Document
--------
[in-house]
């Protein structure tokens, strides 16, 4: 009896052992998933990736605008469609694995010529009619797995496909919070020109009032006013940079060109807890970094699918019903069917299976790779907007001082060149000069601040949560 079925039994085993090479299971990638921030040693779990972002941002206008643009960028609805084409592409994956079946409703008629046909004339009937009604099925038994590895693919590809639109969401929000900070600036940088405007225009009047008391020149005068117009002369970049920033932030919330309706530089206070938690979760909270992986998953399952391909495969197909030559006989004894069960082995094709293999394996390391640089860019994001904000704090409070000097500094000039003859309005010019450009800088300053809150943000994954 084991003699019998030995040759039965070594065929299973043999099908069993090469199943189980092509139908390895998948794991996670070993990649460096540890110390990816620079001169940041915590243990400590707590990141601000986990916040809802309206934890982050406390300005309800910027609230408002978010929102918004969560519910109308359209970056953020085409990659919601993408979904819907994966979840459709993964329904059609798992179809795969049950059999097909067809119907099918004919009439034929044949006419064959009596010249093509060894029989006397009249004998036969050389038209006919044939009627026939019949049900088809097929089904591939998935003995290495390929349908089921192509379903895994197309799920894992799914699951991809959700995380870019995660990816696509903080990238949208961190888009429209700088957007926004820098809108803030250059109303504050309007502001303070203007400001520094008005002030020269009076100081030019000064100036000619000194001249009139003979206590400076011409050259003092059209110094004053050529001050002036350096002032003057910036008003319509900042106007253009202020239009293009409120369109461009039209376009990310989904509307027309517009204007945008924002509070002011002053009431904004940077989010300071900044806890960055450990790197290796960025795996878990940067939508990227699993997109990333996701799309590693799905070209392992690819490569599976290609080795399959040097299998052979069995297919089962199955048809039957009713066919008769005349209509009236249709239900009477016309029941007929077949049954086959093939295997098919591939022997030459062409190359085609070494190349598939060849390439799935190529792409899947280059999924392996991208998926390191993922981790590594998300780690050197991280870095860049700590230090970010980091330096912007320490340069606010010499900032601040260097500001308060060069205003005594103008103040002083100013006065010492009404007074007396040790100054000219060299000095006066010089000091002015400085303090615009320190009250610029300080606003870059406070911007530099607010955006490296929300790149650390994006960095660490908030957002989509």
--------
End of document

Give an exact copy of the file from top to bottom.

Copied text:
[in-house]
């Protein structure tokens, strides 16, 4: 009896052992998933990736605008469609694995010529009619797995496909919070020109009032006013940079060109807890970094699918019903069917299976790779907007001082060149000069601040949560 079925039994085993090479299971990638921030040693779990972002941002206008643009960028609805084409592409994956079946409703008629046909004339009937009604099925038994590895693919590809639109969401929000900070600036940088405007225009009047008391020149005068117009002369970049920033932030919330309706530089206070938690979760909270992986998953399952391909495969197909030559006989004894069960082995094709293999394996390391640089860019994001904000704090409070000097500094000039003859309005010019450009800088300053809150943000994954 084991003699019998030995040759039965070594065929299973043999099908069993090469199943189980092509139908390895998948794991996670070993990649460096540890110390990816620079001169940041915590243990400590707590990141601000986990916040809802309206934890982050406390300005309800910027609230408002978010929102918004969560519910109308359209970056953020085409990659919601993408979904819907994966979840459709993964329904059609798992179809795969049950059999097909067809119907099918004919009439034929044949006419064959009596010249093509060894029989006397009249004998036969050389038209006919044939009627026939019949049900088809097929089904591939998935003995290495390929349908089921192509379903895994197309799920894992799914699951991809959700995380870019995660990816696509903080990238949208961190888009429209700088957007926004820098809108803030250059109303504050309007502001303070203007400001520094008005002030020269009076100081030019000064100036000619000194001249009139003979206590400076011409050259003092059209110094004053050529001050002036350096002032003057910036008003319509900042106007253009202020239009293009409120369109461009039209376009990310989904509307027309517009204007945008924002509070002011002053009431904004940077989010300071900044806890960055450990790197290796960025795996878990940067939508990227699993997109990333996701799309590693799905070209392992690819490569599976290609080795399959040097299998052979069995297919089962199955048809039957009713066919008769005349209509009236249709239900009477016309029941007929077949049954086959093939295997098919591939022997030459062409190359085609070494190349598939060849390439799935190529792409899947280059999924392996991208998926390191993922981790590594998300780690050197991280870095860049700590230090970010980091330096912007320490340069606010010499900032601040260097500001308060060069205003005594103008103040002083100013006065010492009404007074007396040790100054000219060299000095006066010089000091002015400085303090615009320190009250610029300080606003870059406070911007530099607010955006490296929300790149650390994006960095660490908030957002989509």